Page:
When I first met Aaron (not his real name) I wasn’t sure how to be helpful. Aaron was homeless, had an addiction to alcohol, and was intensely aggressive and antagonist to anyone in authority. He would show up at church events intoxicated. He would shout and argue through meetings. Once he threatened to assault some of my team leaders in the parking lot after a meeting. He was a difficult individual who often bounced from ministry to ministry, rarely completing any class or counseling situation. I had no clue how to really be helpful and fell back on the two things I knew with certainty: (1) he was a person made in the image of God, and (2) he desperately needed the gospel of Jesus Christ. In many ways these are the basic guidelines for serving and ministering to all kinds of broken people. In their book Church in Hard Places, Mez McConnell and Mike McKinley know that as well. This book reminds us that ministry in “hard places,” while presenting some unique challenges, is actually guided by the same basic principles of all ministry.
By that phrase “hard places,” the authors mean communities of “the economically and socially downtrodden” (20). They are quick to assert that all ministry is hard, and each type of ministry is unique, yet ministry among the poor is the particular focus of this book. It’s their focus because the church is so underrepresented in these communities. Few seem willing and ready to commit to long-term missional works among the poor. In some ways, we may say, they are an un-reached people around the world. So, the authors seek to help readers navigate the why and how of this kind of ministry. Both have familiarity with serving in these contexts. McKinley’s church, a wealthier church outside of DC, has a special ministry to poor immigrant families nearby. McConnell the larger contributor to this work, pastors a church within a Scottish housing project. His church is among the very “economically and socially downtrodden” communities that this book centers around reaching. His voice on this subject is a welcomed one.
The book is broken down into three parts: The Gospel in Hard Places, The Church in Hard Places, and The Work in Hard Places. Each helps to unpack the relationship of its primary subject to the context of the poor. They help explain vital terminology along the way, words like “poverty,” “parachurch,” “missional,” and gospel. Their authority stems from Scripture and not primarily experience and they are careful not to prescribe a uniform approach to ministry, but rather help to establish guiding principles for the development of intentional ministries.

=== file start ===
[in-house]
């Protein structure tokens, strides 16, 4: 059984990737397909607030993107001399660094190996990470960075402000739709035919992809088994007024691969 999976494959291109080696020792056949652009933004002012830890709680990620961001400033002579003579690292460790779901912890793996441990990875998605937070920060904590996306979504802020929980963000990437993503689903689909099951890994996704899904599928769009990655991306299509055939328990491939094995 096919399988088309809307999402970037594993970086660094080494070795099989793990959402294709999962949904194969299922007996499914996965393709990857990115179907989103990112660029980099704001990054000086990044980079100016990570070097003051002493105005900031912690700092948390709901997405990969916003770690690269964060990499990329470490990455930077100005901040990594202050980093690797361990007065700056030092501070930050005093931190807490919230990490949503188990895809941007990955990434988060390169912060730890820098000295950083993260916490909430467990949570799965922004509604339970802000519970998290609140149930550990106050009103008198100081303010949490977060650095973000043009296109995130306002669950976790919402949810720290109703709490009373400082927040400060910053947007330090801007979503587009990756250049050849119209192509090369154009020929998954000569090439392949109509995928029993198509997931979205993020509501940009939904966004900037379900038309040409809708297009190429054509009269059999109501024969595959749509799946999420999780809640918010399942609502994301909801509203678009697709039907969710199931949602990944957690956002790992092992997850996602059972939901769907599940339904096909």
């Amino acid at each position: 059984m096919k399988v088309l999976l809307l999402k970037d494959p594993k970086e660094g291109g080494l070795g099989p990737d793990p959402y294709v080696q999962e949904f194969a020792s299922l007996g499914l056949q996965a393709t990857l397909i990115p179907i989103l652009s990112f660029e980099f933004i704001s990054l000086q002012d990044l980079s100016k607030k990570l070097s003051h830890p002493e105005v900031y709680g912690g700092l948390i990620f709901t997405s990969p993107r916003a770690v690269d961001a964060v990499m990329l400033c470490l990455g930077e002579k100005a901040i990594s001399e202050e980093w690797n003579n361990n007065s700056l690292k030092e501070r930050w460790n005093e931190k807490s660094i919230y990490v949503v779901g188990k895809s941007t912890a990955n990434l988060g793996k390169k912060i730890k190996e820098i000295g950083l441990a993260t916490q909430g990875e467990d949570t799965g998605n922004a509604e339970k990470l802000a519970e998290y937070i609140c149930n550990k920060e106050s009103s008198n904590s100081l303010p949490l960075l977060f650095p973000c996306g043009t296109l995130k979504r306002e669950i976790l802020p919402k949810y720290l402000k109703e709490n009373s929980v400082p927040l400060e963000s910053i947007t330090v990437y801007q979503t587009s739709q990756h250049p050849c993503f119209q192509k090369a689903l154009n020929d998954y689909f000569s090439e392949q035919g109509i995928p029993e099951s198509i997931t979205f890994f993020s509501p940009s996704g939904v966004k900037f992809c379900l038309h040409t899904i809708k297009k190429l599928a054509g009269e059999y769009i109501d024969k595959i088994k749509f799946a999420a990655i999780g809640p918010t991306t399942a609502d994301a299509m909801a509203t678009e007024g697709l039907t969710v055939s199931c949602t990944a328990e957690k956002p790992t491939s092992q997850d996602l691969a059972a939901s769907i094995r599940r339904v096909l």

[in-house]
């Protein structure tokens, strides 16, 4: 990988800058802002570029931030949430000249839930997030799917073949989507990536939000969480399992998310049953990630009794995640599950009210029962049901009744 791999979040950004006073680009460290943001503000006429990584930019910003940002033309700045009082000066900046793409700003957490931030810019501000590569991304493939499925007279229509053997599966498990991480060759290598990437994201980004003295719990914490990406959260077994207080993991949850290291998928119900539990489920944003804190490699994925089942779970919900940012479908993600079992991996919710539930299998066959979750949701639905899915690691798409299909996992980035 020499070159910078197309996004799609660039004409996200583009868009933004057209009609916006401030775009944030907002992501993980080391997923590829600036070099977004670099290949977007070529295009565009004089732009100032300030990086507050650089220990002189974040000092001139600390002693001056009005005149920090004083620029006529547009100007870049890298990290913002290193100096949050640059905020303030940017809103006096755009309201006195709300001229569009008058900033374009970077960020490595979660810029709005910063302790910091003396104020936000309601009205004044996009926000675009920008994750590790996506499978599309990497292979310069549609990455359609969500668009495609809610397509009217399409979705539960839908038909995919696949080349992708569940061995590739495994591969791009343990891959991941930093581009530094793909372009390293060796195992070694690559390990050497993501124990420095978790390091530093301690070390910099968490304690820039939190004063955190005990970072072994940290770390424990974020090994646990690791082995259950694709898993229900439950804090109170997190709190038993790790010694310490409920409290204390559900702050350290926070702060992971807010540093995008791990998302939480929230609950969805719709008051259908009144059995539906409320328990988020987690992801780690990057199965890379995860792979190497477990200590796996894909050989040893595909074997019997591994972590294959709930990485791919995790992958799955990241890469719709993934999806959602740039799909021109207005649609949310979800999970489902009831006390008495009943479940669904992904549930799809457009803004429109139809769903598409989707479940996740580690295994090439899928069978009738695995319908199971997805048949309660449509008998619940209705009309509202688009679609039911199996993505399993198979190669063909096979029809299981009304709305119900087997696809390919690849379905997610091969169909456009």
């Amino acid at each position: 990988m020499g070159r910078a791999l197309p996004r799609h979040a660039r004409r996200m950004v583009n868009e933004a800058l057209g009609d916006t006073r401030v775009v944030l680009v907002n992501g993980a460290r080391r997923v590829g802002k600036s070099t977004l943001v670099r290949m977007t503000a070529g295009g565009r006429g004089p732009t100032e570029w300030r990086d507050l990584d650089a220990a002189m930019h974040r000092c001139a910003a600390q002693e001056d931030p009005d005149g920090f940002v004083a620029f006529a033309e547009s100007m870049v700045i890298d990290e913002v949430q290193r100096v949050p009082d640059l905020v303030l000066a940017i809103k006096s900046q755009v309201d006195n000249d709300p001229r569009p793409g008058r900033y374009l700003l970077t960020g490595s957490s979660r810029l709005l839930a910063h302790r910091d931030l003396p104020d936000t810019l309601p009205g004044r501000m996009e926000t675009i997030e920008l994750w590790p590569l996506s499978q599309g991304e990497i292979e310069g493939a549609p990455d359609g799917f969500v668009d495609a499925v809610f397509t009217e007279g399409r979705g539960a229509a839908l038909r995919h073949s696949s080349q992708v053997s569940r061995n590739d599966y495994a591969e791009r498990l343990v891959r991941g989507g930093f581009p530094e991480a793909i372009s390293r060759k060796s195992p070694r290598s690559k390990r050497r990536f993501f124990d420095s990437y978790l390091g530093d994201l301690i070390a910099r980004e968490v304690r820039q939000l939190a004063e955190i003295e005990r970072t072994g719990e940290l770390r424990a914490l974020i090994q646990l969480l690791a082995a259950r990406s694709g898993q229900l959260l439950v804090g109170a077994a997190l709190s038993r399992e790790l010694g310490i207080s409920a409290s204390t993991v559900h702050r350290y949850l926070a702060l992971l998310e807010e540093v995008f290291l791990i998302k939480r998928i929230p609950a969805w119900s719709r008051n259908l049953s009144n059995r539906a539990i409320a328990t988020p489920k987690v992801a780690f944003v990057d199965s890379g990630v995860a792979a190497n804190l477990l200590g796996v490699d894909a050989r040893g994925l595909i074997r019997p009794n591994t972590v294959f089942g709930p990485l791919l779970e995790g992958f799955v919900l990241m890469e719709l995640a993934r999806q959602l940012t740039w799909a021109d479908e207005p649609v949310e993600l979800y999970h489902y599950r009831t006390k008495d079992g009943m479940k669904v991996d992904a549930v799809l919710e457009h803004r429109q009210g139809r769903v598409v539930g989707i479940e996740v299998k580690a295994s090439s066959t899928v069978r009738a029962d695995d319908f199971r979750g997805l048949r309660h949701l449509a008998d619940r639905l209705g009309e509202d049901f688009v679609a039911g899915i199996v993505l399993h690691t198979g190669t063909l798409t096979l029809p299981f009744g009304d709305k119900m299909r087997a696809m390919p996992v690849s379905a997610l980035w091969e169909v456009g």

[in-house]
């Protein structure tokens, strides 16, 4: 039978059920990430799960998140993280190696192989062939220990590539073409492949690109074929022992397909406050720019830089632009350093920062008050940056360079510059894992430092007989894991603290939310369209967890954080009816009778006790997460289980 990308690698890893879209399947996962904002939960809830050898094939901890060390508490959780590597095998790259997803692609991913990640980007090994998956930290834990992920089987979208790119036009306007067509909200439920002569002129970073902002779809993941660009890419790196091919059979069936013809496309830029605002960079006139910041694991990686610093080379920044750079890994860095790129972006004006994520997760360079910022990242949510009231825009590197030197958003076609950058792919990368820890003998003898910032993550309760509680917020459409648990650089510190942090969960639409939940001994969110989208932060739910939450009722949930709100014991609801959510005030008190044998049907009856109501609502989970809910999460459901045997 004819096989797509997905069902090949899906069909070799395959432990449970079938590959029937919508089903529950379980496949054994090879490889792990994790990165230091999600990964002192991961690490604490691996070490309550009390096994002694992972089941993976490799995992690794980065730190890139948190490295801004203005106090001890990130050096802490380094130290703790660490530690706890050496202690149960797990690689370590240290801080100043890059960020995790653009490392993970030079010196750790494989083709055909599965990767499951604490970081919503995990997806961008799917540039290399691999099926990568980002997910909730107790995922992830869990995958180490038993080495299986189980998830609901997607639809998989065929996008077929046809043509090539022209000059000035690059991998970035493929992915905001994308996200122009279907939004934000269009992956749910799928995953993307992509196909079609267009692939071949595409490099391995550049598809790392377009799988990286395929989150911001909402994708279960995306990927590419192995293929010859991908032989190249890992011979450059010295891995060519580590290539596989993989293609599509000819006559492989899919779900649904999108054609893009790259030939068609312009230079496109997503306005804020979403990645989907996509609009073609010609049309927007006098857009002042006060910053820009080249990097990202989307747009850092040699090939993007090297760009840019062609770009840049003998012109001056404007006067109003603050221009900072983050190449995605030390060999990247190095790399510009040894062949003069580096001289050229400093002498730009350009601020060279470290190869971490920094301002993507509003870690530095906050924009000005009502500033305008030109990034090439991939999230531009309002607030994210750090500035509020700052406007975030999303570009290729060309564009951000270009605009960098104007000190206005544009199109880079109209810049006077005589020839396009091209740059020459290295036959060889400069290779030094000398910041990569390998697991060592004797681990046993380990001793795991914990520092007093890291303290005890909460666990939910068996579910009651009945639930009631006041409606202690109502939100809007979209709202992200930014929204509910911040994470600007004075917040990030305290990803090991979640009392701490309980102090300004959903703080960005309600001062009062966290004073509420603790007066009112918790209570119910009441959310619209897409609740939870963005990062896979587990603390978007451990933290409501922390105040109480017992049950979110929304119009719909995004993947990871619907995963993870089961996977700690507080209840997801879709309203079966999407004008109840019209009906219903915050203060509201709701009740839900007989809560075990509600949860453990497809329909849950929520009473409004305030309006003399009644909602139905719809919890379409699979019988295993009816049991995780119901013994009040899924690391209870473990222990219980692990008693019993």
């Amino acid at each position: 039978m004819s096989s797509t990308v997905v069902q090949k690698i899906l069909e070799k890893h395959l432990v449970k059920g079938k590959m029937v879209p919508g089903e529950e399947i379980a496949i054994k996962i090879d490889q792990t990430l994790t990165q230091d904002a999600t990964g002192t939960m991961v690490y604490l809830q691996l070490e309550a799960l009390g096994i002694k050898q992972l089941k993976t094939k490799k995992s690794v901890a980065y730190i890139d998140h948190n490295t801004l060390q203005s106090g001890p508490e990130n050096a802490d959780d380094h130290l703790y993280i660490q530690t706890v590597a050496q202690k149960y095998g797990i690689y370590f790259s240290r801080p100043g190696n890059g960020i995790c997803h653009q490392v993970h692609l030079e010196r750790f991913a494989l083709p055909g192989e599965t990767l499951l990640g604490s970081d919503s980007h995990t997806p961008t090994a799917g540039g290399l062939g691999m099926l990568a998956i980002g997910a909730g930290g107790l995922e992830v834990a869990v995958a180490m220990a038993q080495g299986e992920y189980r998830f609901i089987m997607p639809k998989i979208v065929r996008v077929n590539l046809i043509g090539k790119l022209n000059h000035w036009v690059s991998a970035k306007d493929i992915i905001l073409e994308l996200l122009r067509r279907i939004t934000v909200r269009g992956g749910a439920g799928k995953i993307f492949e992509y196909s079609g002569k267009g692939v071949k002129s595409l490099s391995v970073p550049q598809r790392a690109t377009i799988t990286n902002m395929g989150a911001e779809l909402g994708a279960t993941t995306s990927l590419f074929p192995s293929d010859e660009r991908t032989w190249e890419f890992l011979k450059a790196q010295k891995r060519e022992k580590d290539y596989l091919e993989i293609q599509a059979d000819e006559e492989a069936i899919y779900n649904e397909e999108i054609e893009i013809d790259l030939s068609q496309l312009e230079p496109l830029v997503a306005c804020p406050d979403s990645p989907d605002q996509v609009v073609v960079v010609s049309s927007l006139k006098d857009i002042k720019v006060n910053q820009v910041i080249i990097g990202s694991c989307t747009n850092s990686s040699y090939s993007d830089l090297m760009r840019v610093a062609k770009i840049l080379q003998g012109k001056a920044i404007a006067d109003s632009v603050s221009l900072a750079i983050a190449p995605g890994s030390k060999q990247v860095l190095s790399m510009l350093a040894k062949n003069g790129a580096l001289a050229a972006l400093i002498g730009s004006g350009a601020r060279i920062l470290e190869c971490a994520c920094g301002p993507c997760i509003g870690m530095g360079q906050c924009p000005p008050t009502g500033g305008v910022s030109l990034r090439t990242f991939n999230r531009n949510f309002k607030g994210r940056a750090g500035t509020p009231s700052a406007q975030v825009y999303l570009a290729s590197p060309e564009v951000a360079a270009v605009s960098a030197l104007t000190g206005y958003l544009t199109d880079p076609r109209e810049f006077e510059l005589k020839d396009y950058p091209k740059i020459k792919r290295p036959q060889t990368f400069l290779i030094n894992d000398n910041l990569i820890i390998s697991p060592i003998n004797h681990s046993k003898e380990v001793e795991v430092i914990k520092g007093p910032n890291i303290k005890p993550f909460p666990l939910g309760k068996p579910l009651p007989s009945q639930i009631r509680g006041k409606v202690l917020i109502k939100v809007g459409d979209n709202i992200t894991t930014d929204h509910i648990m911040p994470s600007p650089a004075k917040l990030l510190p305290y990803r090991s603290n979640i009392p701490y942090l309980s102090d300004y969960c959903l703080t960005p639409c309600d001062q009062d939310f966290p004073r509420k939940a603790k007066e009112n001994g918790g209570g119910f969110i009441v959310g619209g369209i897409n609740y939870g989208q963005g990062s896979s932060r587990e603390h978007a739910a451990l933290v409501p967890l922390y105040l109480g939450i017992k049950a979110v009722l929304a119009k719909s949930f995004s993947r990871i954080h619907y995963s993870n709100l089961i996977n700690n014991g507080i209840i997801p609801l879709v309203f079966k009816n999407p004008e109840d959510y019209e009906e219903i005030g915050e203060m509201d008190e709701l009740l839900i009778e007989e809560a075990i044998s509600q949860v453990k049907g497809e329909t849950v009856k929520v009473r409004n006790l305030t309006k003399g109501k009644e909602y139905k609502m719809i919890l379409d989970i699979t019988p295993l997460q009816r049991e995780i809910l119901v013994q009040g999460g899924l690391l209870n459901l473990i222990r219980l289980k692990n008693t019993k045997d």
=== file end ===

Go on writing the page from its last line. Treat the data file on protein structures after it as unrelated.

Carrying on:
The best part of the book, however, is the familiarity of its answers. In some ways this is a sort of typical book from the 9 Marks collection. Mark Dever’s original work 9 Marks of a Healthy Church established the basic practices of healthy congregations, things like sound doctrine, expositional preaching, church membership, Biblical eldership, etc. McConnell and McKinley take those same practices and apply them to churches in hard places. So, they have chapters on the gospel, on sound doctrine, on evangelism, preaching, church membership, and church discipline. This will be a surprise to many readers who are expecting something more grand or programatic in nature. The authors make a compelling case, however, for the importance of basic church work in these contexts. In fact, their chapter on parachurch ministries reflects a strong commitment to the importance and priority of local congregations for making long-term impacts in these communities. Parachurch ministries are valuable and may have their place, but they are not a replacement for God’s institution of the local church. Their chapter on preaching too reflects the 9 Marks bent on the authority, power, and importance of the preached word for life-change. In many ways this is a book different from other works on reaching the poor, and yet just the kind of book you would expect from 9 Marks and Crossway.
McConnell’s contributions, illustrations, and stories add a flavor to this work that makes it a compelling read. His long-term work in Scotland and particularly in the Schemes of Scotland represent the kind of ministry that this book is about. It is an engaging read, as a result of his contributions, and his unique voice makes this a book worthy of a minister’s time.
I highly commend this work to all those interested in minister in “hard places.” It is surely not the only book you will want to read. There are many related issues that this book does not address that will warrant your time, energy, and attention. Yet this book is so foundational and its message is important. Like my relationship with Aaron, the church in hard places needs to be guided by the same basic principles that all ministry is guided by. We need to love people, treat them with respect, listen to them and speak frankly with them, and we need to share Jesus with them. The church in hard places needs to look an awful lot like the church in every place, and that’s the compelling and perhaps unique message of this book.